off Lafayette Square
People sometimes tried to sneak into the White House. Tonight, Emily was sneaking out.
As she opened the door of the northwest gate, the one closest to the West Wing, she smiled guiltily at Carl, the handsome uniformed Secret Service agent who always flirted with her. She only had trouble with high heels when she was nervous, and she had never been more nervous in her life. Stepping over the threshold of the little guardhouse, she tripped and almost fell flat on her face.
“Are you okay, Miss Weissman?” he said, jumping to his feet and peering over the reception desk. As she recovered her balance, he looked at her calves and ankles with an expression of deep concern.
“Eyes front, officer,” she said, smoothing her pleated skirt down the front of her thighs. Carl studied this maneuver as well. “I’m just going out for a second. Be right back.” She opened the door facing Pennsylvania Ave.
He called after her. “Strange night to go out,” he said.
“Strange night, period,” she said, waving so Carl could see she had her wallet and ID. The door clicked shut behind her. The sidewalk was crowded with protestors and tourists, who were all dappled with long summer sunset shadows. The mood was momentous and festive at the same time. She felt dozens of eyes glance at her for a minute. Nobody recognized the short redhead in the navy blue dress.
She smiled to herself. Maybe they wondered if she was the secret love child of the president and his notorious redheaded secretary, Rose Mary Woods.
Then she realized that in two and a half hours, they would know exactly who she was.
It was 7 p.m. on Thursday, August 8, 1974, the day the White House had reliably informed its press corps and the world that President Richard Nixon would announce his resignation.
She turned east, crossed 15th St., walked half a block south, and entered the Old Ebbitt Grill, inhaling air conditioning and the smells of cigar smoke and frying cheeseburgers. She walked quickly along the bar, hoping she didn’t run into anyone from the office. A flight of stairs at the back led down to the rest rooms and a small row of phone booths.
She entered one of the booths, closed the folding door, and took a deep breath. Then she dialed home, reversing the charges. Her father answered, which he only did when he was expecting a call or was worried about something. Otherwise it would ring until Elijah came back or her mother finally picked up. He told the operator he would pay for the call.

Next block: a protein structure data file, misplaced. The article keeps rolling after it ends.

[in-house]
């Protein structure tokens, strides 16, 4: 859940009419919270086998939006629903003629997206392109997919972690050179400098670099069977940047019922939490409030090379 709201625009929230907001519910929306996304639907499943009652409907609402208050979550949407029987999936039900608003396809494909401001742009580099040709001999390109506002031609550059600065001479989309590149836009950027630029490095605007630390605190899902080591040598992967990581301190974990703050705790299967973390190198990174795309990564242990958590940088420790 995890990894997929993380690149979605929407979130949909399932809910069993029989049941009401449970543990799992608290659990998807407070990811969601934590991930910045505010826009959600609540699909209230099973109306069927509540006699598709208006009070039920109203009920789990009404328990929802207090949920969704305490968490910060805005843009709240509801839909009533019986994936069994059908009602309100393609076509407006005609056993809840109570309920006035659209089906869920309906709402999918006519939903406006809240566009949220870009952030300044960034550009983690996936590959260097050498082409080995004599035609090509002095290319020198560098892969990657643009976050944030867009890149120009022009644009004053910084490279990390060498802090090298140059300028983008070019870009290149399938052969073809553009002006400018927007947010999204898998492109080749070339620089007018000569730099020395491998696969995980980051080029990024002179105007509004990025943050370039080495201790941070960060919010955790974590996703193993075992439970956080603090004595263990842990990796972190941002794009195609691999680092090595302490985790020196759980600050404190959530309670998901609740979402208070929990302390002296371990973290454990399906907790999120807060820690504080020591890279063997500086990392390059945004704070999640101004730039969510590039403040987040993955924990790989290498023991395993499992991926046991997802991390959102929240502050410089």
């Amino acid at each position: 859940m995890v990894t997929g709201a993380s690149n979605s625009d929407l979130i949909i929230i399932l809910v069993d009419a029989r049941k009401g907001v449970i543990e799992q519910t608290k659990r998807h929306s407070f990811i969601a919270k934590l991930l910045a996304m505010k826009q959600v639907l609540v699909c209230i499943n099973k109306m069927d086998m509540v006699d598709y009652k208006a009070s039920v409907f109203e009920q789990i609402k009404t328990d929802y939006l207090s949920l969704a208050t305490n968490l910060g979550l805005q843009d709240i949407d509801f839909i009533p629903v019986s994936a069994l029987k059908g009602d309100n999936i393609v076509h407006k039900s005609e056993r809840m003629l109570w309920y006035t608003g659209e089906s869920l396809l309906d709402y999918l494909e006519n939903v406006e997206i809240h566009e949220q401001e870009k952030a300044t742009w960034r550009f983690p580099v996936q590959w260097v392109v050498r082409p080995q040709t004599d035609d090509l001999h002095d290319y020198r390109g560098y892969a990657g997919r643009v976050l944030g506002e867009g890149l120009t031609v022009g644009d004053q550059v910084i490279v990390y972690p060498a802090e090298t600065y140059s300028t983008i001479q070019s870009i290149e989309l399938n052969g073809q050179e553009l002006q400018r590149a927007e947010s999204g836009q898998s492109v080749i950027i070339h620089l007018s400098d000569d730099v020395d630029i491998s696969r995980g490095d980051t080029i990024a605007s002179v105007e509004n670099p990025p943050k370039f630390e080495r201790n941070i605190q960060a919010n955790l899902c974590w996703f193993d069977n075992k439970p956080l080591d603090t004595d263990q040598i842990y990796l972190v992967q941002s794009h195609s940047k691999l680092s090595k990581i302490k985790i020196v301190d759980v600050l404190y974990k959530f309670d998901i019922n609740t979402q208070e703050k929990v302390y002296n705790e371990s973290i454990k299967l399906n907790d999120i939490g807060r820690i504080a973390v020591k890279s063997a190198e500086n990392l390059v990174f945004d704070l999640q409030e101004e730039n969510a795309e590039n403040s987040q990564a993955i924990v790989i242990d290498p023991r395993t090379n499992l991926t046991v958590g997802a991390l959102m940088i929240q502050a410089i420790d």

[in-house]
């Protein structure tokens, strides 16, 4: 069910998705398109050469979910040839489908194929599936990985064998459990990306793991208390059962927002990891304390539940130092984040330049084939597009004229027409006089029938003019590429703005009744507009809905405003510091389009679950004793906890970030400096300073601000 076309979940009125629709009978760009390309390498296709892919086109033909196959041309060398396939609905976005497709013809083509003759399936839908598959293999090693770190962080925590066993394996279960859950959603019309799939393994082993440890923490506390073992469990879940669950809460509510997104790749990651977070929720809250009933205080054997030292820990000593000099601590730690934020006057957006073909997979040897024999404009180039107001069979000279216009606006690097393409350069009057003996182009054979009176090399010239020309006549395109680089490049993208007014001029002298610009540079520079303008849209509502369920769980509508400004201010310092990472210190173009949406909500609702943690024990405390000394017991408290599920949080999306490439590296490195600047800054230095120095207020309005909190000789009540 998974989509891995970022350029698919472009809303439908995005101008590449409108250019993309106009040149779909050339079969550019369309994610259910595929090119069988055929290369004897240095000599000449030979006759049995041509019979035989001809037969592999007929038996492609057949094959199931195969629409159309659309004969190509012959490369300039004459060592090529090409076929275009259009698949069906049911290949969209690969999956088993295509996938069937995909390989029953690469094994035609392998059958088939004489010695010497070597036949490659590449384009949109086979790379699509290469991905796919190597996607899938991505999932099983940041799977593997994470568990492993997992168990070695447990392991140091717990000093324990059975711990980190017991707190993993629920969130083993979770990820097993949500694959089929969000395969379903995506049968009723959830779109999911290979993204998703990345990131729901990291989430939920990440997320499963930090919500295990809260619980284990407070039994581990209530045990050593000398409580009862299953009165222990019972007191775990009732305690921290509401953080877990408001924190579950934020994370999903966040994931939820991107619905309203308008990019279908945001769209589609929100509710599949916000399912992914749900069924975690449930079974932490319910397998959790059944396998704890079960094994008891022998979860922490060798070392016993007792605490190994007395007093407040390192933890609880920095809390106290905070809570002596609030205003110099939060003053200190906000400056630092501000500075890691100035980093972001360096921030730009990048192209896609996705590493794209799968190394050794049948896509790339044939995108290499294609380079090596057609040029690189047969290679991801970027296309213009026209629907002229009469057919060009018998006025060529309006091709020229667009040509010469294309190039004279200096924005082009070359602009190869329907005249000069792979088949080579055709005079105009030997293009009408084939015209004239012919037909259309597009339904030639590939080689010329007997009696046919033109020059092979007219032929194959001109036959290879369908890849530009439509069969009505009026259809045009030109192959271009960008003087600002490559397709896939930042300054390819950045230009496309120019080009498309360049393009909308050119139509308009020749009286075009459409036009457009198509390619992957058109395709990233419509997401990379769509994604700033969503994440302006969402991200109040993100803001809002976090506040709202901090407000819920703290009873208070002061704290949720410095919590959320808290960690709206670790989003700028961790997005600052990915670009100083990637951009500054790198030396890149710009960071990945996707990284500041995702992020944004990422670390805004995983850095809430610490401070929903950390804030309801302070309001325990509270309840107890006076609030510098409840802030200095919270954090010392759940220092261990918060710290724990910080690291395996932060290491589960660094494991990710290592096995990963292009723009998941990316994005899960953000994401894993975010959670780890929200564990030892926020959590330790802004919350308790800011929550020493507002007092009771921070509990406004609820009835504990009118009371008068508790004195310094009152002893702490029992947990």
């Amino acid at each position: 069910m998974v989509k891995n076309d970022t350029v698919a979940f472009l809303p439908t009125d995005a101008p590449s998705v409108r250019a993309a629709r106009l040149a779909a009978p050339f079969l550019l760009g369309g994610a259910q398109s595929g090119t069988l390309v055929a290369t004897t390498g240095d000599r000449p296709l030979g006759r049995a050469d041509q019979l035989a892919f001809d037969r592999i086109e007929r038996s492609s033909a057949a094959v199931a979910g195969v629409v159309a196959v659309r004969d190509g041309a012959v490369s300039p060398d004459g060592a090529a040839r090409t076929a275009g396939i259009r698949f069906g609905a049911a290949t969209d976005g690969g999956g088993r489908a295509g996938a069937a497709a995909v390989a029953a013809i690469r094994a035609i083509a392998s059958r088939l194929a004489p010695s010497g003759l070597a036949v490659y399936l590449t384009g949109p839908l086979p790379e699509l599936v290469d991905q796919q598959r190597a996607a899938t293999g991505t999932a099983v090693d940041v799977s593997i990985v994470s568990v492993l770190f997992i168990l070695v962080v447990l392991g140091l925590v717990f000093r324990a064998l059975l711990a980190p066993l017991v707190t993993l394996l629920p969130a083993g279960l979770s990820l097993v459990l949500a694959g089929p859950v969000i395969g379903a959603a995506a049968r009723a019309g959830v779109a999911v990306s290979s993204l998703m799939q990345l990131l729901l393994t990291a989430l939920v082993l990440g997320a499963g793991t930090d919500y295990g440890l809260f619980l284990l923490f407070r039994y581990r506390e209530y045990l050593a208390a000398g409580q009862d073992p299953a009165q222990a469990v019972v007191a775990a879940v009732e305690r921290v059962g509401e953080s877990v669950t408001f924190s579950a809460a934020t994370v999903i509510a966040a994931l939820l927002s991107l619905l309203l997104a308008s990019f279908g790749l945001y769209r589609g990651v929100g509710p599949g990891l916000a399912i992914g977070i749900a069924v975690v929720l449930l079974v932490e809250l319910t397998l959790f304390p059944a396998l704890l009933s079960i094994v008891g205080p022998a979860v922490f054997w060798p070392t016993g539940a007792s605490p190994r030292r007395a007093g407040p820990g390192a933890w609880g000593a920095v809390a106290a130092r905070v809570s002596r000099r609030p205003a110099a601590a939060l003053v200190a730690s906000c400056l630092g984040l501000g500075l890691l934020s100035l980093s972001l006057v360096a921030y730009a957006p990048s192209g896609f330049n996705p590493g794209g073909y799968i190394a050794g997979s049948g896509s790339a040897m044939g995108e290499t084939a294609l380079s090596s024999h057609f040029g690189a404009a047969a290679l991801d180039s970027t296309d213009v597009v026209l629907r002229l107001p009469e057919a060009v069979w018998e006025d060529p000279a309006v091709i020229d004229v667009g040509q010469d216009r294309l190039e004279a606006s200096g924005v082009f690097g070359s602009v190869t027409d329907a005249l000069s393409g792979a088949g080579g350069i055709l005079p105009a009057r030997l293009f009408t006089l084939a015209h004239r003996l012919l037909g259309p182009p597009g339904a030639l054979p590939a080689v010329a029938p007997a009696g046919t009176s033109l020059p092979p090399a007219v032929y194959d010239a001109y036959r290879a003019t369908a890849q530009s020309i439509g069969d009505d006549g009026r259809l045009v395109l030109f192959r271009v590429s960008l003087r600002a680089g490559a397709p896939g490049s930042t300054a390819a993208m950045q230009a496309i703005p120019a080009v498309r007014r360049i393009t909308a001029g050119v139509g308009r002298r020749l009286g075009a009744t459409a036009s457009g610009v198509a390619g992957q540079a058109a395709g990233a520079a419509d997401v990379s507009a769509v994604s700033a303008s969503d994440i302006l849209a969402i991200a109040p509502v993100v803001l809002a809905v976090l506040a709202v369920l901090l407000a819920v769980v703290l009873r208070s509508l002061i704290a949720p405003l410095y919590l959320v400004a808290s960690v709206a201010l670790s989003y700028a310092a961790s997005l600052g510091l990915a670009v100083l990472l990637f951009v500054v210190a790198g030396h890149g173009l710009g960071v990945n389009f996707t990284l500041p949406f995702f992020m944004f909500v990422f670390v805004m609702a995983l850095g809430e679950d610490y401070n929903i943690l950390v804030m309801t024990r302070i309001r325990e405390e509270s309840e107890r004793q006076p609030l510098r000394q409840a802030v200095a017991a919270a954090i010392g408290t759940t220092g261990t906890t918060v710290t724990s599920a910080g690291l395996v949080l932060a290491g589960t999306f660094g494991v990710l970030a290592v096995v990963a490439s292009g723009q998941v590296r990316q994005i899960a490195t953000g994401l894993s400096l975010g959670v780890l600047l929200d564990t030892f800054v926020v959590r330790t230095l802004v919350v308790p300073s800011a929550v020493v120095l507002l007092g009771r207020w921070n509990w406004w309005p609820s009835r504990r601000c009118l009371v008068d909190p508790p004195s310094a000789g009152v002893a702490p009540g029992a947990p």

“I’m sorry I didn’t call for your anniversary on Tuesday,” she said.
“Your mother was a little disappointed,” he said in his kind voice. Emily could picture him in his plaid sweater and corduroy slacks as he sat at the kitchen table with the Detroit News. Her mother was probably still at the sink, washing the dinner dishes. “I told her you were busy, getting ready for tonight.”
She closed her eyes. Busy didn’t quite capture it. She had been conspiring fiendishly to shatter her colleagues’ lives and plunge the nation into chaos. She wondered if her parents would ever speak to her again. She said, “Did you guys have fun? I hope you took mom out.”
“Top of the Pontch, after work,” he said proudly. They couldn’t quite afford it, but Emily’s mother loved the view of the Detroit River from the restaurant in the Pontchartrain Hotel.
“Well done, dad,” she said. When he didn’t respond right away, she said, “I wish I could tell you more about what I’ve been up to.”
They had gotten used to Emily not being able to talk about work. “We trust you,” he said. “At least it will be over soon.” Sidney and Marian Weissman had despised Richard Nixon for their entire adult lives. They’d voted for John F. Kennedy in 1960, Hubert Humphrey in 1968, and George McGovern in 1972. In 1969, they’d even gone to a demonstration against the Vietnam war at Wayne State University, during the October Moratorium. She had been in college in Ann Arbor and had called her father and asked if the Revolution offered a senior citizen discount.
She’d always been more conservative than her parents. They had raised her with a heart for justice and those in need. She’d just drifted toward the political center. They’d finally come to terms with it. But they couldn’t hide their disappointment when she told them she was going to work in the Nixon White House at the beginning of the Watergate summer of 1974.
Emily heard Marian say something. Her father said, “Your mother asked about Irwin. When does he plan to take the bar? You still seeing him?”
Sitting in the darkness, twirling the phone cord with her free hand, she smiled. Sidney’s Irish Catholic bride had become a card-carrying Jewish mother, always wondering about her boyfriends and their professional prospects. Her last year of law school in Cambridge was a breeze. Irwin Fried had been a pleasant distraction. But he was too serious and not sexy, and he didn’t like the Rolling Stones or baseball. “Tell mom sorry,” she said.
“I didn’t like him, either,” he said. “So we’ll see you soon? I assume you’ll get some time off.”
Emily said, “Dad, I need you and mom to watch tonight.”
“Like we’d miss it? Your mother and I have been waiting to see Nixon get what he deserves ever since Alger Hiss.”
Emily and her father had been having this argument since she was in high school. Hiss was a New Deal-era diplomat whom a friend, Whittaker Chambers, had accused of being a Soviet spy. As a young congressman from California, Nixon had ridden the case to political superstardom. “Nixon was right,” she said. “Hiss was guilty. Besides, you were grateful for Vietnam. Remember we said a prayer for the president because of the draft, because Bennie didn’t have to go.” Benjamin was her little brother, now in his last year of college.
“He should’ve ended it four years ago,” he said.
She pressed. “He ended it.”
He relented. “Blessings on him for that. Blessings on you, too. You’ll come see us soon?”
“Please, dad. Just watch.”